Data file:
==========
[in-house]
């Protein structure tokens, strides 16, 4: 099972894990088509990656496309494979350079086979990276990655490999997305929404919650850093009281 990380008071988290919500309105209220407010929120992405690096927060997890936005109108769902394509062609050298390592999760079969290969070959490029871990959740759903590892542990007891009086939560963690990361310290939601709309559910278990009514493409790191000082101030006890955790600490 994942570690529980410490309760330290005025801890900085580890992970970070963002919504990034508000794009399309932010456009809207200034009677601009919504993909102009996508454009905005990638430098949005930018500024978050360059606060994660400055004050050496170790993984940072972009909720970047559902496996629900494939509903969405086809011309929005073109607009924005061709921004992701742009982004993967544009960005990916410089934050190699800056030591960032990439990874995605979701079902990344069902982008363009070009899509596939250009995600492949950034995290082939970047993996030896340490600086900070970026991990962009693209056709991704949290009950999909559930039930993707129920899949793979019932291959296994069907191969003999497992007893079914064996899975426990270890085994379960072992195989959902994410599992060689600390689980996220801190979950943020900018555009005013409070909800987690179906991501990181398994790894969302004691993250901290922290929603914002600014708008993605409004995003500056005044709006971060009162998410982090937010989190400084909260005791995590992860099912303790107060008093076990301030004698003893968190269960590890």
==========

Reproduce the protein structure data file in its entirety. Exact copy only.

[in-house]
């Protein structure tokens, strides 16, 4: 099972894990088509990656496309494979350079086979990276990655490999997305929404919650850093009281 990380008071988290919500309105209220407010929120992405690096927060997890936005109108769902394509062609050298390592999760079969290969070959490029871990959740759903590892542990007891009086939560963690990361310290939601709309559910278990009514493409790191000082101030006890955790600490 994942570690529980410490309760330290005025801890900085580890992970970070963002919504990034508000794009399309932010456009809207200034009677601009919504993909102009996508454009905005990638430098949005930018500024978050360059606060994660400055004050050496170790993984940072972009909720970047559902496996629900494939509903969405086809011309929005073109607009924005061709921004992701742009982004993967544009960005990916410089934050190699800056030591960032990439990874995605979701079902990344069902982008363009070009899509596939250009995600492949950034995290082939970047993996030896340490600086900070970026991990962009693209056709991704949290009950999909559930039930993707129920899949793979019932291959296994069907191969003999497992007893079914064996899975426990270890085994379960072992195989959902994410599992060689600390689980996220801190979950943020900018555009005013409070909800987690179906991501990181398994790894969302004691993250901290922290929603914002600014708008993605409004995003500056005044709006971060009162998410982090937010989190400084909260005791995590992860099912303790107060008093076990301030004698003893968190269960590890």